Published Wednesday, December 31, 1969 at: 2:00 PM EST
Scams of all varieties continue to bilk unsuspecting victims out of billions of dollars each year. In particular, older Americans are being targeted, especially those who have been recently widowed. With that in mind, here are 10 scams to watch out for:
1. IRS imposters. This scam proliferates during tax-return season. A caller will say he or she is an IRS agent and claim you owe back taxes. Then the caller threatens you with stiff penalties or a lawsuit—and even arrest—if you don't wire the money immediately. But the IRS doesn't call debtors without sending a notice via U.S. mail first. To be on the safe side, if you get such a call, check with the IRS at 1-800-829-1040 to check the caller's credentials.
2. Tech support. Typically, you receive a phone call purporting to be from Microsoft or another software company, and the caller says a virus has invaded your computer. Then you're asked to provide access to your computer and the hacker installs malware that steals personal information. These software companies don't make unsolicited phone calls, so hang up immediately.
3. Robo-calls. Are you a victim of those annoying automatic telephone calls? Although the call itself isn't an attempt at ID theft, it helps the crooks build a "go-to list" for future phone scams. Use your caller ID to screen calls and don't answer if someone is calling from a number you don't know.
4. Charitable solicitations. Many legitimate charities call on the phone so it's hard to weed out the real ones from the fakes. Investigate any charity before handing over cash or making a credit or debit card contribution by mail or online. If the charity is for real, the caller won't hesitate to provide additional information. Check out charities at www.charitynavigator.org.
5. Credit cards. It's not surprising that scam artists are working an angle as credit card companies change their cards from magnetic strips to chips. Someone impersonating a credit card company employee may request information or ask you to click on a link to update your status. But credit card companies don't operate this way. If you have any doubts, call the company directly.
6. Dating websites. Initially, scams were based on prying money or sensitive data out of single people who recently have entered the dating scene. But now it has mushroomed into more sophisticated cons aimed at newcomers to religion-based sites. Because you're "dating" someone from your faith, you may be more likely to let your guard down and give access to money.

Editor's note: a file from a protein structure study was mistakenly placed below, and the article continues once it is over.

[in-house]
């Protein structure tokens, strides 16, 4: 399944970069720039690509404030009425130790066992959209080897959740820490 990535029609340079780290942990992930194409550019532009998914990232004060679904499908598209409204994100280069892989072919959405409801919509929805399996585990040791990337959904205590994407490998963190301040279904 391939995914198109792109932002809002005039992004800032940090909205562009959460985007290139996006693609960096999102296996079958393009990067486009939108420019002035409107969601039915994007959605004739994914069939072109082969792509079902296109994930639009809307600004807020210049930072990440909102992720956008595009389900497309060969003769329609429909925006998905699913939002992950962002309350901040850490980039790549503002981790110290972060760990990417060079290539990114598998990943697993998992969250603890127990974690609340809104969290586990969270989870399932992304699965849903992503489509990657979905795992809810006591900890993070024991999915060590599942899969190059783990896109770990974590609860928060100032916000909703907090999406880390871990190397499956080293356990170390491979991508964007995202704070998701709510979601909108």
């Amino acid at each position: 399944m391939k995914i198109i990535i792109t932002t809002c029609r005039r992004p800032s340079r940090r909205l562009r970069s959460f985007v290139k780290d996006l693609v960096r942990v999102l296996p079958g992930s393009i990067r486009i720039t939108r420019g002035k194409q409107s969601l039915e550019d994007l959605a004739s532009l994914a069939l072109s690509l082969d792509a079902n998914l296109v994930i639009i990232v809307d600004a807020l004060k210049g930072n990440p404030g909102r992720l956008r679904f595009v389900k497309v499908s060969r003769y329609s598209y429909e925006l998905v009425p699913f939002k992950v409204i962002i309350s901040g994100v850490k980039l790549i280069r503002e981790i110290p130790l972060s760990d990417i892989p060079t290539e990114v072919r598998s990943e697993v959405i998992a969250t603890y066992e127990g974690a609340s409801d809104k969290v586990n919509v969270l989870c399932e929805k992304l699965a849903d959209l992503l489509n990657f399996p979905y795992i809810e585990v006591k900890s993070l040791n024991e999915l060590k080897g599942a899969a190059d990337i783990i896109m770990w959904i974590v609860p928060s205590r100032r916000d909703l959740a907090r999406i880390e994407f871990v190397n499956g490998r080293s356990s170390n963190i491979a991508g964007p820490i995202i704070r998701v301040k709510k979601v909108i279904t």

7. Widows and widowers. A typical trick of con artists is to prey on your emotions. Of course, elderly individuals are especially vulnerable after the death of a loved one. It's not unusual for a criminal to pretend to be a banker or other professional to coerce you to hand over funds. Rely on reputable financial planners you know and trust and close family members to steer you in the right direction.
8. Medical ID theft. ID theft often is associated with financial information, but loss of medical information can be just as damaging. Just imagine someone running up costs for expensive drugs, doctor visits, and even surgery under your name. What's more, unlike theft of credit card data, you're often held liable for these purchases. Don't volunteer your particulars (for example, Social Security and insurance account numbers) unless you're certain it's for a valid reason. Check with your insurer about any charges you don't understand.
9. Gift card vouchers. If you're targeted for this scam, you receive an unsolicited email offering you a free gift card from a well-known retailer or restaurant if you click on a link. It can look legitimate—the scammers will go to great lengths to replicate logos and corporate designs—but often it isn't. Clicking on the link will install malware on your computer that can siphon away personal data. No matter how appealing an offer is, don't click on links you have not verified.
10. Counterfeit apps. Finally, in a highly publicized incident, Apple developed some applications that were found to contain vicious malware that spied on consumers. While Apple believes it has purged these malicious apps, similar occurrences could lead to loss of personal data. Try to use only well-known apps and consider reading reviews before purchasing them.
These are just 10 of the scams currently making the rounds. Be on your guard and be skeptical of anything that doesn't seem just right.
This article was written by a professional financial journalist for Advisor Products and is not intended as legal or investment advice.
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